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Persuasion

Persuasion: The psychology of the sale Cheeky Employee Calling all Sellers! Use these tricks to get that deal! Calling all Buyers! Be prepared to dodge these tricks! Persuasion is a skill that may have limitless value

Persuasion: The psychology of the sale

Cheeky Employee

 

Calling all Sellers!

Use these tricks to get that deal!

Calling all Buyers!

Be prepared to dodge these tricks!

These are persuasion techniques that have been used for ages in pursuit of an easy sell.  Use these to lightly sway people to see it your way or be forewarned and thus forearmed against these common tricks of the trade.  Psychologists have been so kind as to document some of these techniques so we can avoid or employ them more effectively.

 

Persuasion techniques:

The foot-in-the-door technique

gets someone to comply with a large request by first making a small request.

Could you help me move a box for me, please?  Seems simple enough until a moving van pulls up.  Oh, and just one or two more if you would be so kind.

 

The bait-and-switch technique

involves making a great offer and then switching to a less desirable offer.

Come with me and I’ll provide everything you need for a perfect holiday for the sweet, low price of R1 000.  You only need this tent and some imagination, right?

 

The labelling technique

involves assigning a label to an individual and then requesting a favour that is consistent with that label.

A strong man like you probably keeps fit and healthy.  Hands you a gym membership form.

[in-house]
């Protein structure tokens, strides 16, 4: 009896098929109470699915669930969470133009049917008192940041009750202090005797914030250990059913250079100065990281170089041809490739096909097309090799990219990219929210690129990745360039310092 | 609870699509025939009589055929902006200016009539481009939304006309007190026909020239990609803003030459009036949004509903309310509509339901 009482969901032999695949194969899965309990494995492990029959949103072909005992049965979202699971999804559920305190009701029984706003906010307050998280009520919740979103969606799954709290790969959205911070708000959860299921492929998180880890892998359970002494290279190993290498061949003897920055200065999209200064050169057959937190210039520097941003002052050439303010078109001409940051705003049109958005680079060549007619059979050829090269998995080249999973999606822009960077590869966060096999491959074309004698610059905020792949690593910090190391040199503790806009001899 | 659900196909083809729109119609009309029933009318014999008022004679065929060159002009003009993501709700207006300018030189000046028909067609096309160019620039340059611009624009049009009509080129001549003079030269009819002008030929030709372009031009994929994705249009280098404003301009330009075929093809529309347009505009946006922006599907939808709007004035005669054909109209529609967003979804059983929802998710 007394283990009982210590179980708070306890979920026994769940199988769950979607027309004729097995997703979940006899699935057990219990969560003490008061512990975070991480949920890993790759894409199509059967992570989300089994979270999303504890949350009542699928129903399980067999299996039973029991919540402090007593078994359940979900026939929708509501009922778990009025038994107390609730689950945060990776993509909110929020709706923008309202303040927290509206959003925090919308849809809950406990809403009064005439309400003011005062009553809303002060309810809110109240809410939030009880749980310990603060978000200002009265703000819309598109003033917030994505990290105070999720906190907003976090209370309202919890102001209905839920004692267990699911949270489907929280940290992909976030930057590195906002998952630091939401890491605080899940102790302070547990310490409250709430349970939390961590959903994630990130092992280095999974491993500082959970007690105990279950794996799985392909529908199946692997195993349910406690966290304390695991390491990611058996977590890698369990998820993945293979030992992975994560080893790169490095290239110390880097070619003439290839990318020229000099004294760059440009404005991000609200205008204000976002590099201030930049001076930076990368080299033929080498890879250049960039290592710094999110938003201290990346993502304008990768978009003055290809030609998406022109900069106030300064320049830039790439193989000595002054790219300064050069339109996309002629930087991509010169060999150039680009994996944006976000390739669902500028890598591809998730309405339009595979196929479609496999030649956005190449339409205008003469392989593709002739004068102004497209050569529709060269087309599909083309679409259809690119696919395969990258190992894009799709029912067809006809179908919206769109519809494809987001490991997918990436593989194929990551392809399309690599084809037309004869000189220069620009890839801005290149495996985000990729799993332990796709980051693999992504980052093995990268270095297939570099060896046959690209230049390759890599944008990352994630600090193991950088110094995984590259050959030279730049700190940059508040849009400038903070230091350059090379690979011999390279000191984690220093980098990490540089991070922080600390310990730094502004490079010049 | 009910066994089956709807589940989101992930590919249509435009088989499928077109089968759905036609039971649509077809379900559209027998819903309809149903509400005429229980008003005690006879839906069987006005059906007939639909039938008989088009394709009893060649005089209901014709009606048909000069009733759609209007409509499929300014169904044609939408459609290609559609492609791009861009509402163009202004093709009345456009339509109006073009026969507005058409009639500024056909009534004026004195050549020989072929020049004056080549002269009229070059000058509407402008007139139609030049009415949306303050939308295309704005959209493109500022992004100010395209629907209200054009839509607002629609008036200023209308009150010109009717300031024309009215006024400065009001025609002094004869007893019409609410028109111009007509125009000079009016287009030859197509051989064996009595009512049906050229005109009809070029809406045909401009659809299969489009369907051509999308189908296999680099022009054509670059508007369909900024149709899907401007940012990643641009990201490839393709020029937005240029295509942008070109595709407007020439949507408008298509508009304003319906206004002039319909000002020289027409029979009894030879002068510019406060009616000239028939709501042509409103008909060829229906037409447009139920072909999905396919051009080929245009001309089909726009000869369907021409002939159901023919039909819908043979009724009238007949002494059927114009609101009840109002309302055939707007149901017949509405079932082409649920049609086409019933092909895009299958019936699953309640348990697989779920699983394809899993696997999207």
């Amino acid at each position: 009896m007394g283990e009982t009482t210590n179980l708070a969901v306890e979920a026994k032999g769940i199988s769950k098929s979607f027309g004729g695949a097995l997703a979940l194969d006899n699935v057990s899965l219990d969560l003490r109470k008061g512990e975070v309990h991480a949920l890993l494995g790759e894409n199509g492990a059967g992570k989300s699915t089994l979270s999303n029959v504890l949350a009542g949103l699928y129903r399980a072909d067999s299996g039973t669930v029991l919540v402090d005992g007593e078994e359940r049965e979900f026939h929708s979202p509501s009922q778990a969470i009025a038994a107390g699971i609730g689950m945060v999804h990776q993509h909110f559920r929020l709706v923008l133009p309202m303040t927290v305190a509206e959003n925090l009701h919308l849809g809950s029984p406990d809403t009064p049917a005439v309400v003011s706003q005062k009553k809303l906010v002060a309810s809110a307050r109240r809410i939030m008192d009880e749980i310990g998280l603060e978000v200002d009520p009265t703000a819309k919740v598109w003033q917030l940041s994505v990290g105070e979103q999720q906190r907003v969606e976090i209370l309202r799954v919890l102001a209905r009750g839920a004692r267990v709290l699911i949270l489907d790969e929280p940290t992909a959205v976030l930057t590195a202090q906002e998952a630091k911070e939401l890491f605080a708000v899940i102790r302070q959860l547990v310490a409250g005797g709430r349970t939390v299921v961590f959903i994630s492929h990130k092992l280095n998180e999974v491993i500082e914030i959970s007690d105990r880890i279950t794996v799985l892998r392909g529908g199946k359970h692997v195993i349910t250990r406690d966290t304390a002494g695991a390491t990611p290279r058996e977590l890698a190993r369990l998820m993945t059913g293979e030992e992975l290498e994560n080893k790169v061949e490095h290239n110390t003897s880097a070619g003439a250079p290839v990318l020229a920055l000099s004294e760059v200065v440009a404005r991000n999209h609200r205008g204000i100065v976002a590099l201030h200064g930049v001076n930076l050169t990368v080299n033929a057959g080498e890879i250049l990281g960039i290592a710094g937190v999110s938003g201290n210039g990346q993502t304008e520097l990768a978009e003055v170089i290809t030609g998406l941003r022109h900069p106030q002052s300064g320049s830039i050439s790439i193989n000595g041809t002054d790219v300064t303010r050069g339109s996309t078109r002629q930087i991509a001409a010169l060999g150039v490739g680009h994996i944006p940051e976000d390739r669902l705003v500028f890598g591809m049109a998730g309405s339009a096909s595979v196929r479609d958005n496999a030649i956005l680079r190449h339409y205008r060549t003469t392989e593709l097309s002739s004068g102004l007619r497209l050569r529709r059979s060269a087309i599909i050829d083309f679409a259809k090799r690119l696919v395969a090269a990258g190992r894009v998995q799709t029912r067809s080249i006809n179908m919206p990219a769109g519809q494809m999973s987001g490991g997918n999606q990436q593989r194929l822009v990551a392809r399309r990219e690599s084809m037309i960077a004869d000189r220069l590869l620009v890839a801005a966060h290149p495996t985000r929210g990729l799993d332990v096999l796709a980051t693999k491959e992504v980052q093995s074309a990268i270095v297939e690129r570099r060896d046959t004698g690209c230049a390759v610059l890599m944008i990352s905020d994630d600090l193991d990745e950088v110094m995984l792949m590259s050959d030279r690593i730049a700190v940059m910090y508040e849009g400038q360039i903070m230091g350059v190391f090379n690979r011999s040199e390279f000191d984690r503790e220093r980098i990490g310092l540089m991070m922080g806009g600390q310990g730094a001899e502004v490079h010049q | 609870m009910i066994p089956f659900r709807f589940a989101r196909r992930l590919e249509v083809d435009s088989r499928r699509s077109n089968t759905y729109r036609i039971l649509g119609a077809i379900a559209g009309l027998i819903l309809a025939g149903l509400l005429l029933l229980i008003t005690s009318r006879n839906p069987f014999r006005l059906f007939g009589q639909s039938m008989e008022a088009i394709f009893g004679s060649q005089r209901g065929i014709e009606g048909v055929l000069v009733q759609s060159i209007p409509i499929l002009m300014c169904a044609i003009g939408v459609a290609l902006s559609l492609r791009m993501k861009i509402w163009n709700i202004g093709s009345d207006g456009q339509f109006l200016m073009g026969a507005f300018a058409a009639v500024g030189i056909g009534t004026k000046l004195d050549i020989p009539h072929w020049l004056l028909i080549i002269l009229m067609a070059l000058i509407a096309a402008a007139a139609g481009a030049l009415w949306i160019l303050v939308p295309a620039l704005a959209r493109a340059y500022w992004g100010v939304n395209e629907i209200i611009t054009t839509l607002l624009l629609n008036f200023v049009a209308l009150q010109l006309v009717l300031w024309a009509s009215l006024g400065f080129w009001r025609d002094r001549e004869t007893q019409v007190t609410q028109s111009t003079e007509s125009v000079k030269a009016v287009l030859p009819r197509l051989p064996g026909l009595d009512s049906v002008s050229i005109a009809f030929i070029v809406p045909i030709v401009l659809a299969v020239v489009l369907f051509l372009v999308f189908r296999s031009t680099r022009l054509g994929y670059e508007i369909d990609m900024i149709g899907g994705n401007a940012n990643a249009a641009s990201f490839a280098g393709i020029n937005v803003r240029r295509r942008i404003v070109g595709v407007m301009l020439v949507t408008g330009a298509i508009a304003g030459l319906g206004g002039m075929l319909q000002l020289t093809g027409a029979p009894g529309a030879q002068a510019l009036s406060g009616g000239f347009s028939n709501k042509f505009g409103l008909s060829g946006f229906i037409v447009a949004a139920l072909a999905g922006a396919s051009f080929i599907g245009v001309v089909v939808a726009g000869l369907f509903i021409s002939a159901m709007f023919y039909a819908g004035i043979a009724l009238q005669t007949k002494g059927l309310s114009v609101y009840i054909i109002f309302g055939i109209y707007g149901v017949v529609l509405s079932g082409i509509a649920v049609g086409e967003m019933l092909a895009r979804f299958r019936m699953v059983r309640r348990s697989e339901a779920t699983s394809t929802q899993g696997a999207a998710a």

The legitimisation-of-paltry-favours technique

involves asking for a very small contribution in order to get a larger contribution.

You can afford to give a small sum of R20 to this very worthy cause, even on a busy day, can’t you?  Does the maths.  That’s R7 500 in a year!

 

The door-in-the-face technique

involves making an inflated request (that will most likely be rejected) and then retreating to a smaller request. (It only works if the first request is not too extreme and if the same person makes both requests.)

Hey pretty lady what about R300 for this lovely flower.  No?  Well, just because I want you to have good luck today I’ll give it to you for R30.

 

The that’s-not-all technique

begins with an inflated request that is quickly followed by a discount or bonus.

I know the price seems high, but remember you will be getting this vacuum with its custom shaped travel bag, 50 detachable nozzles, 34 different coloured bodies and two extension cables.  Uum, I just wanted a cheap hand-vacuum. 

 

With the limited-number technique,

the customer is told that items exist in a limited supply.

There are only five of these unique creations left so get it now before the massive, mass-production factory shuts down forever and it’s too late. 

 

 

I hope I got a smile from some of these ridiculous examples, but remember that they’ll need to be more subtle to work in real life.  So hone your skills and keep your wits about you.  Persuasion is a skill that may have limitless value.

1 Comment

  1. Cobus van Graan says:

    I think it works…. Because I fell for it numerous times :-). Once my child of 6 years old used one of the techniques on me and said: “Dad, would you please buy a chocolate or an icecream for me?” That is not a question… That is only a choice!

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